With this blog I'll talk about today's world of real estate. I'll talk about my experiences working in the industry, as well as the challenges that we face. So often unique, unforeseen issues can pop up and throw a deal sideways. The intent is to inform; whether buyers, sellers or real estate agents are reading, the topics that I discuss will be pertinent to anyone dealing with real estate.
And now, a little history about real estate in Canada ...
The History of Real Estate
Organized real estate in Canada is almost as old as the country itself. The very first real estate board was set up in 1888 in the growing community of Vancouver. The first couple of decades of the 20th Century saw the creation of real estate boards in several cities across Canada.
Origins in Political AdvocacyIn the midst of the Second World War, leaders of Canada’s real estate industry worried that certain government wartime measures might become permanent policy after the war. This included rent control and other rules relating to property. The industry decided to form a national organization that could influence the federal government's post-war planning.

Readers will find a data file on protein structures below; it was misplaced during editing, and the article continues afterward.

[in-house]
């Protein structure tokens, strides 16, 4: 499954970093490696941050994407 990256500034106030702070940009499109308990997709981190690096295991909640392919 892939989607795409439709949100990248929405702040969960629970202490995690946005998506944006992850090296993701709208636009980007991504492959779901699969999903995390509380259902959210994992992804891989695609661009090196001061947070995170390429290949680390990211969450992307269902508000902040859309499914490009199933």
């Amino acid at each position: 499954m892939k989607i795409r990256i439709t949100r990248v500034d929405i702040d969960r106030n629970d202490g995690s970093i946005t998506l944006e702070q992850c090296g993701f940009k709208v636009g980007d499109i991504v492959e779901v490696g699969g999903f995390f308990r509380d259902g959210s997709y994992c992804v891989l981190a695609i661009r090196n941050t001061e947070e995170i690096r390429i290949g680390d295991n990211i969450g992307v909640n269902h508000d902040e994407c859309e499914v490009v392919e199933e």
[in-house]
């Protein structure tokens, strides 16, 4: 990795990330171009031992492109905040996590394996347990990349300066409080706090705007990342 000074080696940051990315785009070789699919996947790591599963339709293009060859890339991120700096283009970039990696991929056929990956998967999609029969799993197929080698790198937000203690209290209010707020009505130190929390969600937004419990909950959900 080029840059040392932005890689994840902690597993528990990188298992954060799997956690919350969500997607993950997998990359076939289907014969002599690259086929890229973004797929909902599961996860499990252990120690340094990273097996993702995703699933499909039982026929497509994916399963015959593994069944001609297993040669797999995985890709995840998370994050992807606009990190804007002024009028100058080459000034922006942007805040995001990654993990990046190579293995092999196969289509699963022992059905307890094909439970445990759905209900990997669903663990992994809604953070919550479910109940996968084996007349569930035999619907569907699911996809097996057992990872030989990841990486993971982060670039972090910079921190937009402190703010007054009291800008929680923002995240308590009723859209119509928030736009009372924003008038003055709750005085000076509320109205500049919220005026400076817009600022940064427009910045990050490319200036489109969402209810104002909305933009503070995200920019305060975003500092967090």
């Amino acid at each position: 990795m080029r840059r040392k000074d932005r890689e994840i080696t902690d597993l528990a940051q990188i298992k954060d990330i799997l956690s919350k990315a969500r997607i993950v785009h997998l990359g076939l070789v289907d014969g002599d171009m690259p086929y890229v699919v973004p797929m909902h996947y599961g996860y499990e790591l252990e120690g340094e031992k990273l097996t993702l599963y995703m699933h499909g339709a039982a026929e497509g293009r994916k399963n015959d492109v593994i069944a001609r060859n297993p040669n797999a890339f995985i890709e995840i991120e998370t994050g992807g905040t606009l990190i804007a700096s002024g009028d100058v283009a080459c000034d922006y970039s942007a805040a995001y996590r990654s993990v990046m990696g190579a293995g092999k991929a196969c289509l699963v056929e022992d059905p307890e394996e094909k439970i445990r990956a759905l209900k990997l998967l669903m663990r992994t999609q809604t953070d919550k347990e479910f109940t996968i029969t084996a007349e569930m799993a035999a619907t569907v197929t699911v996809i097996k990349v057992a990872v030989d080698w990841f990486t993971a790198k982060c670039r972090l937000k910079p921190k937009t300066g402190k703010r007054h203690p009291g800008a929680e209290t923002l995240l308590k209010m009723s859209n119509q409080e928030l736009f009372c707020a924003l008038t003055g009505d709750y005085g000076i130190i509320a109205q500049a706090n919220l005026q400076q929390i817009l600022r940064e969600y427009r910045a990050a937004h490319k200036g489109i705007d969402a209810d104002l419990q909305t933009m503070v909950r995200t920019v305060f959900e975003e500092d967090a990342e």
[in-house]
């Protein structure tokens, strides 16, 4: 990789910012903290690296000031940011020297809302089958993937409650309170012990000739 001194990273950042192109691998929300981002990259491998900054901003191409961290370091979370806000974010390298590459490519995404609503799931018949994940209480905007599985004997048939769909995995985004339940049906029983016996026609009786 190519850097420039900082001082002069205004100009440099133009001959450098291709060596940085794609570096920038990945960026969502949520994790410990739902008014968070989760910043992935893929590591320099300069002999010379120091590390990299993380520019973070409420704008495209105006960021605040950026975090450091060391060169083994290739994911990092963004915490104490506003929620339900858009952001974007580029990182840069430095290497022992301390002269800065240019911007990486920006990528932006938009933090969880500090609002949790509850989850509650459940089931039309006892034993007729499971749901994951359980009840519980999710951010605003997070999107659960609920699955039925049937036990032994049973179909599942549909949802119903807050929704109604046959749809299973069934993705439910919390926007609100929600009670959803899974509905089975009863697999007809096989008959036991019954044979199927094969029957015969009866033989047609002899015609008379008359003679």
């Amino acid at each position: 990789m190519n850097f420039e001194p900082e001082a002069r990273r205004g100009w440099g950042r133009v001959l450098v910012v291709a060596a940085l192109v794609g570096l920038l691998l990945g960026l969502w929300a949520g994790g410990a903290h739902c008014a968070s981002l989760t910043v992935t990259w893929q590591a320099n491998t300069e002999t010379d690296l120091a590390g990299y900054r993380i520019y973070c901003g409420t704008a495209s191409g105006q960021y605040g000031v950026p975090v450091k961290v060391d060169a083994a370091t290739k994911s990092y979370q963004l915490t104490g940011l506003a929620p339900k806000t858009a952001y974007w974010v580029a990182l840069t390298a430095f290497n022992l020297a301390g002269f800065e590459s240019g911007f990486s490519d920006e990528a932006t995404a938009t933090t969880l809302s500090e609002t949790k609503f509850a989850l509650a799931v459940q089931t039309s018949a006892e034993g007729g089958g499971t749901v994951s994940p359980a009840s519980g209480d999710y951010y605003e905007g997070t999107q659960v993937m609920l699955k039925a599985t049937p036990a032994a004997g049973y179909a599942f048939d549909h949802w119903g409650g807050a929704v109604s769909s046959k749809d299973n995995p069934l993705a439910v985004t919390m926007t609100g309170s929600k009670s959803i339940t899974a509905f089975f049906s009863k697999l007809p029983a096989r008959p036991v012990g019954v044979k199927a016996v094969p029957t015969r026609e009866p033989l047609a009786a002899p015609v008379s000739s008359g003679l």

In 1943, a number of real estate boards drew up the first constitution of the Canadian Association of Real Estate Boards (CAREB). At its first conference in April, 1944, CAREB adopted the term "REALTOR®" for use by all of its member real estate professionals.
Growth Through TechnologyIn 1951, CAREB created the “Photo Co-Op System” – the forerunner to Board MLS® Systems. The Photo Co-op System not only required organizations at the local level to establish rules and promote co-operation among agents, but also a means to fund the operation of the system. In 1955, CAREB actively promoted the Photo Co-op System, which led to the expansion of real estate boards across Canada. This is why most boards in Canada today date from 1955 or later.
Governmental AffairsCAREB eventually evolved into The Canadian Real Estate Association (CREA). In 1986 the offices were moved from Toronto to Ottawa to facilitate CREA's increasingly important government lobbying activities.
Over the years, CREA has worked with government to improve legislation and regulations that benefit property owners. CREA has successfully advocated on mortgage financing rules, anti-spam legislation, Employment Insurance for the self-employed and the Home Buyers Plan.